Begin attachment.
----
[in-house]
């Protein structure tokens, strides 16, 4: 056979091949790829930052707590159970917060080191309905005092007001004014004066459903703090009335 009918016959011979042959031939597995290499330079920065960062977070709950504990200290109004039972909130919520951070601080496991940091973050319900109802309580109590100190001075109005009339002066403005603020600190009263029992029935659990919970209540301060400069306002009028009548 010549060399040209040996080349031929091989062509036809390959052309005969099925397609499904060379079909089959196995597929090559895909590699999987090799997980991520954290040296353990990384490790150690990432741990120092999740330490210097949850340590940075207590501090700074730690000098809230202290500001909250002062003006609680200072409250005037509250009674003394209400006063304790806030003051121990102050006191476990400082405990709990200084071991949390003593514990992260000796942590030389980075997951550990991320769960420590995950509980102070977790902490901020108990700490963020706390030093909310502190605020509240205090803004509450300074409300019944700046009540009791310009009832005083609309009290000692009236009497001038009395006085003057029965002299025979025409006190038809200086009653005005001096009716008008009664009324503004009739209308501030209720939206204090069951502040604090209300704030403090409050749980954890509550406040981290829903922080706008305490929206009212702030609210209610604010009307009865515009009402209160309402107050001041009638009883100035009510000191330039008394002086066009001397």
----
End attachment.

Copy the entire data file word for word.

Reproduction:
[in-house]
């Protein structure tokens, strides 16, 4: 056979091949790829930052707590159970917060080191309905005092007001004014004066459903703090009335 009918016959011979042959031939597995290499330079920065960062977070709950504990200290109004039972909130919520951070601080496991940091973050319900109802309580109590100190001075109005009339002066403005603020600190009263029992029935659990919970209540301060400069306002009028009548 010549060399040209040996080349031929091989062509036809390959052309005969099925397609499904060379079909089959196995597929090559895909590699999987090799997980991520954290040296353990990384490790150690990432741990120092999740330490210097949850340590940075207590501090700074730690000098809230202290500001909250002062003006609680200072409250005037509250009674003394209400006063304790806030003051121990102050006191476990400082405990709990200084071991949390003593514990992260000796942590030389980075997951550990991320769960420590995950509980102070977790902490901020108990700490963020706390030093909310502190605020509240205090803004509450300074409300019944700046009540009791310009009832005083609309009290000692009236009497001038009395006085003057029965002299025979025409006190038809200086009653005005001096009716008008009664009324503004009739209308501030209720939206204090069951502040604090209300704030403090409050749980954890509550406040981290829903922080706008305490929206009212702030609210209610604010009307009865515009009402209160309402107050001041009638009883100035009510000191330039008394002086066009001397």